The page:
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The notion that death represents a passing to an afterlife, where we are reunited with loved ones and live eternally in a utopian paradise, is common in the reports of people who have encountered a “Near-Death Experience” (NDE). NDEs are thoroughly portrayed by the media but empirical studies are rather recent. The definition of the phenomenon as well as the identification of NDE experiencers is still a matter of debate. To date, NDEs’ identification and description in studies have mostly derived from answered items in questionnaires. However, questionnaires’ content could be restricting and subject to personal interpretation. We believe that in addition to their use, user-independent statistical text examination of freely expressed NDEs narratives is of prior importance to help capture the phenomenology of such a subjective and complex phenomenon. Towards that aim, we included 158 participants with a firsthand retrospective narrative of their self-reported NDE that we analyzed using an automated text-mining method. The output revealed the top words expressed by experiencers. In a second step, a hierarchical clustering analysis was conducted to visualize the relationships between these words. It revealed three main clusters of features: visual perceptions, emotions and spatial components. We believe the user-independent and data-driven text mining approach used in this study is promising by contributing to the building a rigorous description and definition of NDEs.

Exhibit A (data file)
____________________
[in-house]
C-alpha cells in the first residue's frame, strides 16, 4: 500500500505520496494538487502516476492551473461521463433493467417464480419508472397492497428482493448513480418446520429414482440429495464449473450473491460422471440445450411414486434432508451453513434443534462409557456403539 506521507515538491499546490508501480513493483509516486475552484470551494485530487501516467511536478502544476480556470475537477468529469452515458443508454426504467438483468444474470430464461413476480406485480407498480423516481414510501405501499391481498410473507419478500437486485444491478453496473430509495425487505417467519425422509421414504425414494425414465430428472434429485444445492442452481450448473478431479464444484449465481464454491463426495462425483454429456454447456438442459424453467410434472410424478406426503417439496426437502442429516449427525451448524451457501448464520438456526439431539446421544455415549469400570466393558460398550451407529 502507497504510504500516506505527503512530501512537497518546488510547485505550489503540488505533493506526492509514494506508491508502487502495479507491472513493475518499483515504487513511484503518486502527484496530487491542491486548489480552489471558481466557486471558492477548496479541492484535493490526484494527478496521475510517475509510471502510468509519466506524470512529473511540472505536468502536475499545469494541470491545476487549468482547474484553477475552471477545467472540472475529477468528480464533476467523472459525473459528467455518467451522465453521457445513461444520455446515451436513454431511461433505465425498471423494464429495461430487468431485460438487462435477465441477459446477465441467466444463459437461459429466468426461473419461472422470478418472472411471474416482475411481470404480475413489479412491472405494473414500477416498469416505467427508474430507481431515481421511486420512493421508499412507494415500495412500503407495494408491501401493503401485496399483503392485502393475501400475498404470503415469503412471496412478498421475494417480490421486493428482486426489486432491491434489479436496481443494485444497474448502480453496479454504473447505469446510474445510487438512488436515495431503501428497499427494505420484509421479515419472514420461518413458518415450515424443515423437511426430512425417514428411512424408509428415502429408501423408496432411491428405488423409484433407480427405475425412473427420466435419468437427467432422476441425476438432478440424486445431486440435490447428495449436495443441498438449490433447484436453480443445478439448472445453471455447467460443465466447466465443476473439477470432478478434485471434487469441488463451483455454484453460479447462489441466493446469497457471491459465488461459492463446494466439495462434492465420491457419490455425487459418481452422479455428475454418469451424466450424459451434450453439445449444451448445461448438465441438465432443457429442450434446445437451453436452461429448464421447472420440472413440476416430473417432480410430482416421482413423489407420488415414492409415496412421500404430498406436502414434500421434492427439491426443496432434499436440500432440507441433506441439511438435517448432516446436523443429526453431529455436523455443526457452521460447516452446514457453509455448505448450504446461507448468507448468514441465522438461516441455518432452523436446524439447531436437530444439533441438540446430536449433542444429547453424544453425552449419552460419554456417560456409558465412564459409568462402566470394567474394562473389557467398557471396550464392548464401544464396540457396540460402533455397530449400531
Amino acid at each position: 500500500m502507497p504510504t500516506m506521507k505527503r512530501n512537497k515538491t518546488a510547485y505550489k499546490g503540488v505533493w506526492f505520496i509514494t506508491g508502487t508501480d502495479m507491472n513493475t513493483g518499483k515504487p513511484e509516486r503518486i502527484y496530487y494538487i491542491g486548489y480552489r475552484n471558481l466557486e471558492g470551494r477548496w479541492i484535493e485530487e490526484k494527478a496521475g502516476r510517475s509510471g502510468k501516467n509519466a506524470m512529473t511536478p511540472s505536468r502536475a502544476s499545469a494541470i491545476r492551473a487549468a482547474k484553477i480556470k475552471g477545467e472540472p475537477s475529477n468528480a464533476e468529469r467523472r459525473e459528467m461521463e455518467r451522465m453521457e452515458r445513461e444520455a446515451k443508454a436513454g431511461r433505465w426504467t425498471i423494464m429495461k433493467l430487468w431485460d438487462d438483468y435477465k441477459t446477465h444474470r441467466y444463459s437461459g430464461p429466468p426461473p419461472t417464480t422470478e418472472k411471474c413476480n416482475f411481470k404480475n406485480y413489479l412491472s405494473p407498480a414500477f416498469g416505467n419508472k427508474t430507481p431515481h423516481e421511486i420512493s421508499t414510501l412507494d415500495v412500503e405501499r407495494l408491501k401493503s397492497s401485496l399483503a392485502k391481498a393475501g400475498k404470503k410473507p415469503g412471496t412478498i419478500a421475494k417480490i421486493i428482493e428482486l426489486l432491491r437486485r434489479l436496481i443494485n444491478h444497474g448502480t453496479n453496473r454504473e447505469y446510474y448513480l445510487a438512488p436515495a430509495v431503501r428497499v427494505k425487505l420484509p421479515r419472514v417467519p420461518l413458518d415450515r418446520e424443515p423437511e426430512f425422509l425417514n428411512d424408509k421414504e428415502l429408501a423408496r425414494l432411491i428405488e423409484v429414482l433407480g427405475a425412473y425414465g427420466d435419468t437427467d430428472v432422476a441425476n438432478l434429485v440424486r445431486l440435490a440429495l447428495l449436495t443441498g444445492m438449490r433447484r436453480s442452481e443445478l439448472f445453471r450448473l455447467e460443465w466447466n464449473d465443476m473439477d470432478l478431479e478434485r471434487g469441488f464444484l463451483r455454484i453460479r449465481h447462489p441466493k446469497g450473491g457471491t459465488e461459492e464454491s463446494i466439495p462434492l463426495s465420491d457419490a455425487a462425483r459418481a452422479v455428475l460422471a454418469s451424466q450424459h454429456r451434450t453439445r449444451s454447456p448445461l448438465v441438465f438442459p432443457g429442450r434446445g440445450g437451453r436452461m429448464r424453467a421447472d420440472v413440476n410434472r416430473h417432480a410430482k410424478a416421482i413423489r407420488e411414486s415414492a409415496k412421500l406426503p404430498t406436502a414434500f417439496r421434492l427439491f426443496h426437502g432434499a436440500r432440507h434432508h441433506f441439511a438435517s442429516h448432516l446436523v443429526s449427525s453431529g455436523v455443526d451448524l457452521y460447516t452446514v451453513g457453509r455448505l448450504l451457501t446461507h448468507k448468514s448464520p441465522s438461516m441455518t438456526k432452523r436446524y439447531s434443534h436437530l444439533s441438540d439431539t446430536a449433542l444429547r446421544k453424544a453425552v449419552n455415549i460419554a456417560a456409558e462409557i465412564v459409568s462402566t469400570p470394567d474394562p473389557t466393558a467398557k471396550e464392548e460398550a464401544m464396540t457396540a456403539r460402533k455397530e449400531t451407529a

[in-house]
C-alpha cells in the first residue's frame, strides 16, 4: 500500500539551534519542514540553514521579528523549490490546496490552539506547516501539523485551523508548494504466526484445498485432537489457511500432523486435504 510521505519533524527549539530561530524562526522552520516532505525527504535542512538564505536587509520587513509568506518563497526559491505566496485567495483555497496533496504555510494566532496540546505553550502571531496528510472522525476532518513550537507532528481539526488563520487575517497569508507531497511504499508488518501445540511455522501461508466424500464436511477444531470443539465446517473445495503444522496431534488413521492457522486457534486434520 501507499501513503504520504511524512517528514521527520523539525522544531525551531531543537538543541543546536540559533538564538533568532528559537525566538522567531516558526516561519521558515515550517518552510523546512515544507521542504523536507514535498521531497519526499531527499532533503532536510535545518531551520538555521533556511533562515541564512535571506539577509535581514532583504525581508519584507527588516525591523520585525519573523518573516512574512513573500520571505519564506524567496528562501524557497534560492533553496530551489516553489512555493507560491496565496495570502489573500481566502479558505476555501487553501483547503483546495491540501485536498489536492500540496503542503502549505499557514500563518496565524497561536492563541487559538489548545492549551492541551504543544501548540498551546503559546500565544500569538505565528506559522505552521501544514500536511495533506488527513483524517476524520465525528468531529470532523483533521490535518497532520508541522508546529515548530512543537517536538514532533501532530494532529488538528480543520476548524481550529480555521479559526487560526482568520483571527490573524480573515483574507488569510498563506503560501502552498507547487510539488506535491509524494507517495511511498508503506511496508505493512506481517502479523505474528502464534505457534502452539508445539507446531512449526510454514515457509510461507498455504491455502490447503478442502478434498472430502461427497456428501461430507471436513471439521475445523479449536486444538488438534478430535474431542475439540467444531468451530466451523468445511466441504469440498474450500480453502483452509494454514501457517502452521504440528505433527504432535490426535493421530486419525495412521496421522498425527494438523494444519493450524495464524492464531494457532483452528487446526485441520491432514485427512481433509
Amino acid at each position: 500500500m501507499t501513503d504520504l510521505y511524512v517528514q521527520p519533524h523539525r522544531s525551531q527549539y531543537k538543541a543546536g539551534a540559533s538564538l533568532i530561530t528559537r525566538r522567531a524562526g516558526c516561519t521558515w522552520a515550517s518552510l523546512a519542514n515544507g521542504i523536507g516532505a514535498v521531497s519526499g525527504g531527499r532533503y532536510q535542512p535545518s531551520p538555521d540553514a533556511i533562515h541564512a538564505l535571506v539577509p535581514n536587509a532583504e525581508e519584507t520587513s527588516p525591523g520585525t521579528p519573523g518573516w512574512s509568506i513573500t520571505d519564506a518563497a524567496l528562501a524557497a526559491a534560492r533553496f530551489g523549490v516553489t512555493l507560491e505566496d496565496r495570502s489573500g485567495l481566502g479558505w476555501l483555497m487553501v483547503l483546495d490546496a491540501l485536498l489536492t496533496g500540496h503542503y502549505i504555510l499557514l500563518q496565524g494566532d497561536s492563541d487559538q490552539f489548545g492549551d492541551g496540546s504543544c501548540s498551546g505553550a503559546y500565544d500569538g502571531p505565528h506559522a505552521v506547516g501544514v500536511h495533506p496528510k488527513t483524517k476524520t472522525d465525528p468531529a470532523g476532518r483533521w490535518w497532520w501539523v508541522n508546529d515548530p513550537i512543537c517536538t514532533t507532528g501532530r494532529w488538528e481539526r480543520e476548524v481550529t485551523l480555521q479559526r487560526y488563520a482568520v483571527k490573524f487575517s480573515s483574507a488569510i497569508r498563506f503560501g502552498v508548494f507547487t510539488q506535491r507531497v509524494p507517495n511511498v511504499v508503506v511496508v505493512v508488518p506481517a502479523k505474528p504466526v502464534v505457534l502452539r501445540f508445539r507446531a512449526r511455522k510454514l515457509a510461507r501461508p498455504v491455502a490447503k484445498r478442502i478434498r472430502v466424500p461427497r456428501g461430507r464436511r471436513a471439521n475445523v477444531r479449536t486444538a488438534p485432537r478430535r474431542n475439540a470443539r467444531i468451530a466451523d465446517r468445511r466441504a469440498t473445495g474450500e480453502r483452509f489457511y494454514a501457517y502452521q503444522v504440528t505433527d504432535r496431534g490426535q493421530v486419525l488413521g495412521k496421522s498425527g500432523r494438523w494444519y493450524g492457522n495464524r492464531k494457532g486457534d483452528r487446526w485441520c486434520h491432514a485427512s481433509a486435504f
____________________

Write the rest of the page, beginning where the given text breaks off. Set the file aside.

... As reported above, 10 of 16 NDE items were scored significantly higher under DMT than placebo. Items that did not survive multiple comparison correction (experiences of extrasensory perception, life-review, precognition of future events, increased speed of thoughts and seeing deceased people/relatives) are also items that are less commonly endorsed in 'actual' NDEs (Schwaninger et al., 2002;Greyson, 2003;Vanhaudenhuyse et al., 2009). The Affective subscale of the NDE scale was scored particularly highly under DMT, and emotion is also a prominent feature of actual NDEs (Greyson, 1983(Greyson, , 2003Schwaninger et al., 2002;Martial et al., 2017). ...